The fundamental tenant of ANT is the concept of an “actor”. Quite uniquely, ANT holds no limits to what can be considered an “actor”, allowing a range of human, non-human, natural, and constructed objects to be anthropomorphized and fulfill actions characteristic of humans (Yaneva, 151, 160). Consider, as an example, the network of actors involved in the act of ordering a hamburger at a drive-through diner. The process of producing the ingredients used in making a hamburger involves a vast diversity of actors, from the head of the FDA to the syringe used to inject the cow with growth hormones, even the microorganisms in the soil which nurtured the alfalfa consumed by the cow fill the role of a key actor in the network supporting and determining the production of hamburgers (Yaneva, 152, 154). Beyond the actors which have direct interaction in the production of the burger, elements of American society, such as our interstate highway system and a conditioned need for instant gratification, although conceptual, further interact as actors within the sub-network of hamburger production. While each actor in such a sub-network can be considered individually, and examined for their properties as actors, ANT emphasizes the relationships between actors as the key drivers of change and determinants of the daily actions and interactions in human society (Yaneva, 165). Consider a key, as a lone actor a key is no more than an ornamental hunk of metal, however, it becomes an integral part of a human interaction, deciding who should be allowed to enter, when paired with a lock (Yaneva, 174). According to ANT, the fabric and texture of human society is constructed by the unique interactions between actors, forming a systematic network which emerges through the vast interconnections between seemingly disparate events.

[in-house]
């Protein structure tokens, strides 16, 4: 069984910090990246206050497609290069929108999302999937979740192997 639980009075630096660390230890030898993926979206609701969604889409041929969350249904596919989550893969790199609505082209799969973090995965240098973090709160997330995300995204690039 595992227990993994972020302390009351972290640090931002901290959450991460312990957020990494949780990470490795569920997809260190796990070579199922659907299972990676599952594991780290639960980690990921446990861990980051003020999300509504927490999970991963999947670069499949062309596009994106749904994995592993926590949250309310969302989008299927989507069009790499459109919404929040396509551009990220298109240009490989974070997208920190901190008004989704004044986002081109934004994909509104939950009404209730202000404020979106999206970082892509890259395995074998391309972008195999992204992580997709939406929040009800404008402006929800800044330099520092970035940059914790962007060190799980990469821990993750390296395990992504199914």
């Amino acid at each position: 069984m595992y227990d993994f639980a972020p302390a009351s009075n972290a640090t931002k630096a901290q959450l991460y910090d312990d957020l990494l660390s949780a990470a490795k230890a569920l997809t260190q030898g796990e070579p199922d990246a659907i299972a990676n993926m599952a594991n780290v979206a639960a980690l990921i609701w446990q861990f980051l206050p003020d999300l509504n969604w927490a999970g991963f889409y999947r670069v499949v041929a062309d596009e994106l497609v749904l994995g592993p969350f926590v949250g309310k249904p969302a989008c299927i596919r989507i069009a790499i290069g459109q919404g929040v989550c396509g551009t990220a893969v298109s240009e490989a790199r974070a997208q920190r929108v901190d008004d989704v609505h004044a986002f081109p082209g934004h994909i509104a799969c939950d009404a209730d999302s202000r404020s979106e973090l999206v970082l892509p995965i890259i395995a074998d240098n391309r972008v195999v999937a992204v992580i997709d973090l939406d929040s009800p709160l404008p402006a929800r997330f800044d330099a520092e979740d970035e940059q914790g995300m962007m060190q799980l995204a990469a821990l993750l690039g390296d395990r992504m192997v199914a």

As the process of design and manufacturing lends human agency to non-human objects, design plays an essential role in the construction of ANT (Latour, 2). Beyond creating objects of function, such as a screwdriver, which is endowed with the agency to remove or embed screws, through the lens of ANT, design adds specific meaning and social implications to objects (Latour, 4). Here at RISD, student ID cards create a distinctive divide between those who belong in the network of RISD and those who are foreign. Beyond allowing access to RISD buildings, student ID cards create a literal hierarchy of actors, proudly dividing the haves and the have-nots. From clothing to spoken accents to high-tech gadgets, so many non-human actors signify important yet constructed cultural meanings. Given the ability of design to endow non-human actors with agency, ANT naturally supposes that modern human society is entirely constructed, functioning as both a support system as well as a barrier to the outside, an envelope in which humanity can live protected from the “other” (Latour, 8). Although, in the process of designing non-human actors, designers hold an ethical responsibility for the impacts of their work, due to the chaotic nature of the network, designed, non-human actors gain agency not only from the designer, whose intentions might be readily dismissed, but also from the host of other actors which interact with and thus determine the societal function of the designed actor (Latour, 6). Through the process of “collaborative” design, in which many other actors beyond the designer, manufacturer, and those directly involved in the design process, play a part in lending an actor agency and meaning, emerges the crucial complexity of ANT, the full diversity of effects and interactions which shape each actor within the network. By lending objects agency and meaning through the process of collaborative design, design and design research can play a vital role, not only in shaping the texture of the networks of society, economy, and ecology, but also in understanding and visualizing the complex relationships which shape the roles and meanings of designed actors within the network.